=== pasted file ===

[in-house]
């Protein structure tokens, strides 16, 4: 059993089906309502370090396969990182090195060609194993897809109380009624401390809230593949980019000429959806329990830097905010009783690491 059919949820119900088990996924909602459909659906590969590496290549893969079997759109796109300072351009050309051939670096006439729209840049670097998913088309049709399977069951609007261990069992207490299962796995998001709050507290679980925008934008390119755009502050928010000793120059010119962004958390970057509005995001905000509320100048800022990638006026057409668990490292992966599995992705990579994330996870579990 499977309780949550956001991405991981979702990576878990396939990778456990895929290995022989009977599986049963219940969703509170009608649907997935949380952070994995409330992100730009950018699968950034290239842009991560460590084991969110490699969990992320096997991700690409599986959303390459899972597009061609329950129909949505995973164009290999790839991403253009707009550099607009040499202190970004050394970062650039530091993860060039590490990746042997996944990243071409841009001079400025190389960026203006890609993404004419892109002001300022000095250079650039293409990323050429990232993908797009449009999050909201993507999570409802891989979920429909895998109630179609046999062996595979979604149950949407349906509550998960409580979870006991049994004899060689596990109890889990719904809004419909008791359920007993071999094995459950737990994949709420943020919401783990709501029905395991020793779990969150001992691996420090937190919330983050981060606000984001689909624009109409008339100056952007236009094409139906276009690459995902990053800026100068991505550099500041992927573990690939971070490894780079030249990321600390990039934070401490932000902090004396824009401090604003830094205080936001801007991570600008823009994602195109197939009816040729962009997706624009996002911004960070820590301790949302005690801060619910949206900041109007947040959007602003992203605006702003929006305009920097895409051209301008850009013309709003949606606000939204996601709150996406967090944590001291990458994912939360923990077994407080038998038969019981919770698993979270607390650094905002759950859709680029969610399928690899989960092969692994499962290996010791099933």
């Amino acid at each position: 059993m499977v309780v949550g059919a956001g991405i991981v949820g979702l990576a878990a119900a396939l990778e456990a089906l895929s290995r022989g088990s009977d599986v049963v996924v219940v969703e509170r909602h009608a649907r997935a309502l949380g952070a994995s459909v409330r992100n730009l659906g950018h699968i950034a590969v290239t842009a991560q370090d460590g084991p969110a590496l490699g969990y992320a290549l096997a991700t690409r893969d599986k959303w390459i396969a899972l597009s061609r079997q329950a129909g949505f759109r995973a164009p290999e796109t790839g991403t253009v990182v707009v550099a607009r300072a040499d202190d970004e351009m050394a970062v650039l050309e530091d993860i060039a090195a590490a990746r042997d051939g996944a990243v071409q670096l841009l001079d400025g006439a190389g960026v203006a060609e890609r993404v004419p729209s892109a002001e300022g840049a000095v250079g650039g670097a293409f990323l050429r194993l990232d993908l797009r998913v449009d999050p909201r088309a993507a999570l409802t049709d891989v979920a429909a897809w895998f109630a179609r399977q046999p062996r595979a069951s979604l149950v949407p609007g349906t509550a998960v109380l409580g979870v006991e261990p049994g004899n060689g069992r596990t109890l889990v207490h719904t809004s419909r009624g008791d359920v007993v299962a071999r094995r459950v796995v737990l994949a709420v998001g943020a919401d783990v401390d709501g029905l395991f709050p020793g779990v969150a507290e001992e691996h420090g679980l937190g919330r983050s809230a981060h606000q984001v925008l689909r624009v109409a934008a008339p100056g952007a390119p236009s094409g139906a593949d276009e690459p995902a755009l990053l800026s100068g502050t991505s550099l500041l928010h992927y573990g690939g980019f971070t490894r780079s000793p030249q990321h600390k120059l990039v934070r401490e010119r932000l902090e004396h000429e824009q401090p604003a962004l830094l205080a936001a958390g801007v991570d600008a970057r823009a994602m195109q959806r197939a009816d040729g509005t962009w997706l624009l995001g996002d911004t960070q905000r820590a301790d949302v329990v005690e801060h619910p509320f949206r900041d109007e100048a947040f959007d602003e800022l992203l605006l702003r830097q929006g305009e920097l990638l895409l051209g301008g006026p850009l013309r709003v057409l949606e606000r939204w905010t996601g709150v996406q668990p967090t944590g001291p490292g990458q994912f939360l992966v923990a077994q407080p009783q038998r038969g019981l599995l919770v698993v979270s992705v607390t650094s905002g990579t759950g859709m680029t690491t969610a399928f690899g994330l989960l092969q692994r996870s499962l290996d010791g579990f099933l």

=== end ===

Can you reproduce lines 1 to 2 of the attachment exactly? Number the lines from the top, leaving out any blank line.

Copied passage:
[in-house]
């Protein structure tokens, strides 16, 4: 059993089906309502370090396969990182090195060609194993897809109380009624401390809230593949980019000429959806329990830097905010009783690491 059919949820119900088990996924909602459909659906590969590496290549893969079997759109796109300072351009050309051939670096006439729209840049670097998913088309049709399977069951609007261990069992207490299962796995998001709050507290679980925008934008390119755009502050928010000793120059010119962004958390970057509005995001905000509320100048800022990638006026057409668990490292992966599995992705990579994330996870579990 499977309780949550956001991405991981979702990576878990396939990778456990895929290995022989009977599986049963219940969703509170009608649907997935949380952070994995409330992100730009950018699968950034290239842009991560460590084991969110490699969990992320096997991700690409599986959303390459899972597009061609329950129909949505995973164009290999790839991403253009707009550099607009040499202190970004050394970062650039530091993860060039590490990746042997996944990243071409841009001079400025190389960026203006890609993404004419892109002001300022000095250079650039293409990323050429990232993908797009449009999050909201993507999570409802891989979920429909895998109630179609046999062996595979979604149950949407349906509550998960409580979870006991049994004899060689596990109890889990719904809004419909008791359920007993071999094995459950737990994949709420943020919401783990709501029905395991020793779990969150001992691996420090937190919330983050981060606000984001689909624009109409008339100056952007236009094409139906276009690459995902990053800026100068991505550099500041992927573990690939971070490894780079030249990321600390990039934070401490932000902090004396824009401090604003830094205080936001801007991570600008823009994602195109197939009816040729962009997706624009996002911004960070820590301790949302005690801060619910949206900041109007947040959007602003992203605006702003929006305009920097895409051209301008850009013309709003949606606000939204996601709150996406967090944590001291990458994912939360923990077994407080038998038969019981919770698993979270607390650094905002759950859709680029969610399928690899989960092969692994499962290996010791099933």